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New Mexico Top Organics-Ultra Health, Inc. v. Kennedy

United States District Court, D. New Mexico

August 3, 2018

LARRY KENNEDY, DAN MOURNING, and RAINA BINGHAM, in their official capacities, Defendants.


         In preparation for the upcoming non-jury trial and in compliance with this Court's Pretrial Order (Doc. 57), Plaintiff New Mexico Top Organics-Ultra Health, Inc. filed Plaintiffs' Motion in Limine to Exclude Defendants' Exhibits H and I (Doc. 61) in which it requested that the Court exclude from trial as irrelevant Defendants' Exhibit H, described as “Ultra Health's ‘Freedom of Speech Timeline, '” and as irrelevant and prejudicial Defendants' Exhibit I, “Ultra-Health's ‘High Times Cannabis Cup' Flyer.” Defendants Larry Kennedy, Dan Mourning, and Raina Bingham filed their own Motion in Limine (Doc. 60), arguing in favor of including Defendants' Exhibits H and I, and asking the Court to exclude Plaintiff's proposed Exhibits 16 and 17, New Mexico Department of Health statistics, Exhibit 18, Ultra Health's Department of Health license renewal letter, and Exhibit 19, a copy of the New Mexico Lynn and Erin Compassionate Use Act. Both motions are fully briefed.[1] The Court, having considered the parties' briefing, arguments and relevant case law will grant in part and deny in part both parties' motions.


         Courts have discretion in ruling on motions in limine. See Cavanaugh v. Woods Cross City, 718 F.3d 1244, 1249 (10th Cir. 2013). As noted, this case is scheduled for a non-jury trial. The Tenth Circuit has noted that “in bench trials questions raised relative to the admission or exclusion of evidence…become relatively unimportant, because the rules of evidence are intended primarily for the purpose of withdrawing from the jury matter which might improperly sway the verdict.” Tosco Corp. v. Koch Industries, Inc., 216 F.3d 886, 896 (10th Cir. 2000). Rather, there is a presumption in a bench trial that a court will consider only competent evidence and disregard any incompetent evidence. See Id. But motions in limine can be useful procedural tools “necessary to facilitate the efficient administration of justice.” Grand Canyon Trust v. Public Serv. Co. of N.M., 294 F.Supp.2d 1246, 1247 (D.N.M. 2003). “A motion in limine provides the court with the opportunity to rule on the admissibility of evidence and thus prevents encumbering the record with irrelevant material.” Id.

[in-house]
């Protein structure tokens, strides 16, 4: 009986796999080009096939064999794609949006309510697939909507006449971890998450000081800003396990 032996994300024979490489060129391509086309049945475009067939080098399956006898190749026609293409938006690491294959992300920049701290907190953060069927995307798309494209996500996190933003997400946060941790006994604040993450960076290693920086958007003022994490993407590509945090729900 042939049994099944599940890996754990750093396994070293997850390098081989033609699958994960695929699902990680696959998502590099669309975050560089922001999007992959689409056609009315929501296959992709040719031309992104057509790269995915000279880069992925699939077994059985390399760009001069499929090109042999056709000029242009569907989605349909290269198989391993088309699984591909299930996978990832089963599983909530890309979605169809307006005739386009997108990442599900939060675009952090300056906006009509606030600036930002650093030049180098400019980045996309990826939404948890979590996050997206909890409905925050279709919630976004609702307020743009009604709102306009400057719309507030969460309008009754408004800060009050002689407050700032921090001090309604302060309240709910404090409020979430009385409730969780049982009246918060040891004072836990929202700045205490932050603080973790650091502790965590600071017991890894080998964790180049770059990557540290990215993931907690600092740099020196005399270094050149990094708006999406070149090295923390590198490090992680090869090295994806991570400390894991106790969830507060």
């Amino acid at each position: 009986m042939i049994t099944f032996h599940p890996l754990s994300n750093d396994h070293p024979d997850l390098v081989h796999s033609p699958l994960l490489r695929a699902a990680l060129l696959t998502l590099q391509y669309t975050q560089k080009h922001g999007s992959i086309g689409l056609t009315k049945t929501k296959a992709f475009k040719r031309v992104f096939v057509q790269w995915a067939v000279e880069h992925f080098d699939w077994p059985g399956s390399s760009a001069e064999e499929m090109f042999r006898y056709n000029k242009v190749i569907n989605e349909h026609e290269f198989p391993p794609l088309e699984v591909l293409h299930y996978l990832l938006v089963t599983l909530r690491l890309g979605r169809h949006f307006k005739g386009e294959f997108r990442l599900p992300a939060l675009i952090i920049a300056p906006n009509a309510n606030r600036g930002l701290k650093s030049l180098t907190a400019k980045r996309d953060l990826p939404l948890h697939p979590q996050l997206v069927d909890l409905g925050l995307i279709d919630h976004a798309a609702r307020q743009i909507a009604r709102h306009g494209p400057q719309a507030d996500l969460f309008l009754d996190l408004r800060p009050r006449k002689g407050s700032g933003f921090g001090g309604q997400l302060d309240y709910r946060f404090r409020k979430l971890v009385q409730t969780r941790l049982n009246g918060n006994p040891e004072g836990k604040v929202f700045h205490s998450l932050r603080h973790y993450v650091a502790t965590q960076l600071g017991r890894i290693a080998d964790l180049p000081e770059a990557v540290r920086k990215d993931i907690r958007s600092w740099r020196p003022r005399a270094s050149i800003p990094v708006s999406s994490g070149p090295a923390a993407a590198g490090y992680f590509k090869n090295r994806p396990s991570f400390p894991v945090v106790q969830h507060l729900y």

On May 31, 2017, Plaintiff New Mexico Top Organics-Ultra Health, Inc. (Plaintiff or Ultra Health) filed suit against three New Mexico State Fair officials, Defendants Larry Kennedy, Dan Mourning, and Raina Bingham (collectively, Defendants), seeking damages, [2]injunctive relieve, and declaratory judgment for alleged violation of its First Amendment right to free speech.[3] Ultra Health is a New Mexico non-profit corporation licensed by the State of New Mexico to produce, distribute and dispense medical cannabis and cannabis-derived products to patients enrolled in the New Mexico Department of Health (NMDOH) Medical Cannabis Program. Ultra Health alleges that Defendants impermissibly sought to restrict its constitutionally protected speech and engaged in viewpoint discrimination against Ultra Health by placing unreasonable restrictions on Ultra Health's exhibitor application for the 2017 State Fair in violation the First and Fourteenth Amendments to the United States Constitution. The relevant factual background to Plaintiff's claims is set forth more fully in the Court's April 10, 2018 Memorandum Opinion and Order (Doc. 42) pertaining to the parties' cross-motions for summary judgment and the Court will not repeat it here. However, the crux of the parties' dispute in this case centers on whether the challenged speech restriction was “reasonable” and “viewpoint neutral.”


         1. Ultra-Health's “Freedom of Speech Timeline

         On July 11, 2018, Plaintiff moved to exclude as evidence Ultra-Health's “Freedom of Speech Timeline.” (Doc. 61 at 1-2). The timeline depicts a number of events beginning first in June 2016 with a statement that Ultra Health was denied sponsorship of the Albuquerque International Balloon Fiesta and ending on May 31, 2017, the day Ultra Health filed the complaint in this case. (See Doc. 61-1, Timeline). Plaintiff states that the timeline was created as part of a May 2017 press release related to the filing of the present lawsuit, and was not created by Plaintiff's counsel or for purposes of this litigation. (See Doc. 61-3, Press Release). Plaintiff contends that the timeline is not relevant under Federal Rule of Evidence 401[4], does not qualify as summary evidence under Federal Rule of Evidence 1006[5], and is double hearsay. (Doc. 61 at 1-2; Doc. 66 at 2).

         Both in their response to Plaintiff's motion and in their own motion, Defendants argue that the timeline is relevant because certain events on the timeline negate Plaintiff's claim that there is now a widespread policy of acceptance of medical cannabis throughout the State of New Mexico and its agencies. (Doc. 60 at 6; Doc. 62 at 2). Specifically, Defendants contend that statements in the timeline that the Albuquerque Balloon Fiesta and the New Mexico Department of Tourism rejected Plaintiff's request for sponsorship and application for New Mexico True Certification, respectively, “counter Plaintiff's universal approval argument.” (Doc. 62 at 2). Defendants also argue that the timeline is admissible as non-hearsay because it was created by Plaintiff's employees and therefore is a statement of a party opponent under Rule 801(d)(2). (Doc. 60 at 6). Plaintiff vehemently rejects this argument, responding that the statements on the timeline represent double hearsay, be introduced through witness testimony, and create confusion given that the statements say nothing about why Ultra Health's applications to other entities' may have been denied. (Doc. 66 at 2).